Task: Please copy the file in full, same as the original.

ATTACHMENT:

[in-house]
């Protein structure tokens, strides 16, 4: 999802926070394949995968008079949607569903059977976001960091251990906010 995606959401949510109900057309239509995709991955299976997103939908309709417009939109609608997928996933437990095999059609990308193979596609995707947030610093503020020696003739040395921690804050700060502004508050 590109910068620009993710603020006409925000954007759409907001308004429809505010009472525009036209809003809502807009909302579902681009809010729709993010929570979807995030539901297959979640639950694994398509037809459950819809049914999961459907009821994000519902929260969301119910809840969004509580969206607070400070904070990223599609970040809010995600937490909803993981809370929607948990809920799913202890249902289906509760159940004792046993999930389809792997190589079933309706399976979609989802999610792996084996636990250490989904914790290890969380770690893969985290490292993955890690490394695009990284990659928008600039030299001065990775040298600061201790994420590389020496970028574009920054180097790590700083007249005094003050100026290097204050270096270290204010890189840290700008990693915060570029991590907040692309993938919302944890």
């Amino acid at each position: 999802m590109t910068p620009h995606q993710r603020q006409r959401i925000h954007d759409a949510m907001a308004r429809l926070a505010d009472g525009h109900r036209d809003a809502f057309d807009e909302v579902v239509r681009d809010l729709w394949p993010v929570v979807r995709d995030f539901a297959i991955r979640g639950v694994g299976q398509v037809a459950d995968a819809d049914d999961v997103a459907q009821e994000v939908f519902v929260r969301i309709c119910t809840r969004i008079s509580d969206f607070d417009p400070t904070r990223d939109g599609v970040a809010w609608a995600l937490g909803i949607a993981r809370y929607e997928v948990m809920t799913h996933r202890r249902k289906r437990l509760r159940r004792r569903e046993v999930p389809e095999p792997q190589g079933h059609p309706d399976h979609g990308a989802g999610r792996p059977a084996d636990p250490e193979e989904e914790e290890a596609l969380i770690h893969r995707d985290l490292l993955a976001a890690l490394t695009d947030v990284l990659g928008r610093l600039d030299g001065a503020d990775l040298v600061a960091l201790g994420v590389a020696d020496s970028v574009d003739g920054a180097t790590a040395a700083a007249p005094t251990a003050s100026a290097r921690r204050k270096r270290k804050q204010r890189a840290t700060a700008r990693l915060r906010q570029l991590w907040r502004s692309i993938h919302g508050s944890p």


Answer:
[in-house]
């Protein structure tokens, strides 16, 4: 999802926070394949995968008079949607569903059977976001960091251990906010 995606959401949510109900057309239509995709991955299976997103939908309709417009939109609608997928996933437990095999059609990308193979596609995707947030610093503020020696003739040395921690804050700060502004508050 590109910068620009993710603020006409925000954007759409907001308004429809505010009472525009036209809003809502807009909302579902681009809010729709993010929570979807995030539901297959979640639950694994398509037809459950819809049914999961459907009821994000519902929260969301119910809840969004509580969206607070400070904070990223599609970040809010995600937490909803993981809370929607948990809920799913202890249902289906509760159940004792046993999930389809792997190589079933309706399976979609989802999610792996084996636990250490989904914790290890969380770690893969985290490292993955890690490394695009990284990659928008600039030299001065990775040298600061201790994420590389020496970028574009920054180097790590700083007249005094003050100026290097204050270096270290204010890189840290700008990693915060570029991590907040692309993938919302944890």
């Amino acid at each position: 999802m590109t910068p620009h995606q993710r603020q006409r959401i925000h954007d759409a949510m907001a308004r429809l926070a505010d009472g525009h109900r036209d809003a809502f057309d807009e909302v579902v239509r681009d809010l729709w394949p993010v929570v979807r995709d995030f539901a297959i991955r979640g639950v694994g299976q398509v037809a459950d995968a819809d049914d999961v997103a459907q009821e994000v939908f519902v929260r969301i309709c119910t809840r969004i008079s509580d969206f607070d417009p400070t904070r990223d939109g599609v970040a809010w609608a995600l937490g909803i949607a993981r809370y929607e997928v948990m809920t799913h996933r202890r249902k289906r437990l509760r159940r004792r569903e046993v999930p389809e095999p792997q190589g079933h059609p309706d399976h979609g990308a989802g999610r792996p059977a084996d636990p250490e193979e989904e914790e290890a596609l969380i770690h893969r995707d985290l490292l993955a976001a890690l490394t695009d947030v990284l990659g928008r610093l600039d030299g001065a503020d990775l040298v600061a960091l201790g994420v590389a020696d020496s970028v574009d003739g920054a180097t790590a040395a700083a007249p005094t251990a003050s100026a290097r921690r204050k270096r270290k804050q204010r890189a840290t700060a700008r990693l915060r906010q570029l991590w907040r502004s692309i993938h919302g508050s944890p």